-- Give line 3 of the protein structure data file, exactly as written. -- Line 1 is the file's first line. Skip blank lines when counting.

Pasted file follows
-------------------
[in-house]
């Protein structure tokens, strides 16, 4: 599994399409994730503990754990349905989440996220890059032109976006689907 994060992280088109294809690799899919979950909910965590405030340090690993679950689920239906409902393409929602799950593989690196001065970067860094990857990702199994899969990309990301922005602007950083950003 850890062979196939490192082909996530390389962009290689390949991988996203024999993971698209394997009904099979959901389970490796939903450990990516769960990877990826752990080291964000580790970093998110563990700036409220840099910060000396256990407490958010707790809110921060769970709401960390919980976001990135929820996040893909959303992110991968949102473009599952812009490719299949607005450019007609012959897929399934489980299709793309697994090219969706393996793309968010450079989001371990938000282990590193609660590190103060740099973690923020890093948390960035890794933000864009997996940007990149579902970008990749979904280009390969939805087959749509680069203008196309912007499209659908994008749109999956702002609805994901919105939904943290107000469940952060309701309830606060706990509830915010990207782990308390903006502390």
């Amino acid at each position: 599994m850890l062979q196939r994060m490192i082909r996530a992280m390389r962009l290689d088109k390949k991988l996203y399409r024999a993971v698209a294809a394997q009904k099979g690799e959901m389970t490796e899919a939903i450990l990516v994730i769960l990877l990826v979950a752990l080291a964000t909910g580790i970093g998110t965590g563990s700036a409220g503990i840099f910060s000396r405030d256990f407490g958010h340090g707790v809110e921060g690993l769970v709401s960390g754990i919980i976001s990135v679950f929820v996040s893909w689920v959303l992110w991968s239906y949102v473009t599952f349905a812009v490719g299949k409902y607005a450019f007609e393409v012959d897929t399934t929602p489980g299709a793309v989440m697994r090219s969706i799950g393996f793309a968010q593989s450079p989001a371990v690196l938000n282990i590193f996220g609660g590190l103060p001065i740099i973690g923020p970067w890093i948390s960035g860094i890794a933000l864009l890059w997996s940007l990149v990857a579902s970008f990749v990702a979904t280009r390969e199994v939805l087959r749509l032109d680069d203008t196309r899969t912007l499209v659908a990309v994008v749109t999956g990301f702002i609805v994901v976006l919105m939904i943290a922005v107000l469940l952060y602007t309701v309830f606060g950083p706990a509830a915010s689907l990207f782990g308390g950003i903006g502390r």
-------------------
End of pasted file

């Amino acid at each position: 599994m850890l062979q196939r994060m490192i082909r996530a992280m390389r962009l290689d088109k390949k991988l996203y399409r024999a993971v698209a294809a394997q009904k099979g690799e959901m389970t490796e899919a939903i450990l990516v994730i769960l990877l990826v979950a752990l080291a964000t909910g580790i970093g998110t965590g563990s700036a409220g503990i840099f910060s000396r405030d256990f407490g958010h340090g707790v809110e921060g690993l769970v709401s960390g754990i919980i976001s990135v679950f929820v996040s893909w689920v959303l992110w991968s239906y949102v473009t599952f349905a812009v490719g299949k409902y607005a450019f007609e393409v012959d897929t399934t929602p489980g299709a793309v989440m697994r090219s969706i799950g393996f793309a968010q593989s450079p989001a371990v690196l938000n282990i590193f996220g609660g590190l103060p001065i740099i973690g923020p970067w890093i948390s960035g860094i890794a933000l864009l890059w997996s940007l990149v990857a579902s970008f990749v990702a979904t280009r390969e199994v939805l087959r749509l032109d680069d203008t196309r899969t912007l499209v659908a990309v994008v749109t999956g990301f702002i609805v994901v976006l919105m939904i943290a922005v107000l469940l952060y602007t309701v309830f606060g950083p706990a509830a915010s689907l990207f782990g308390g950003i903006g502390r």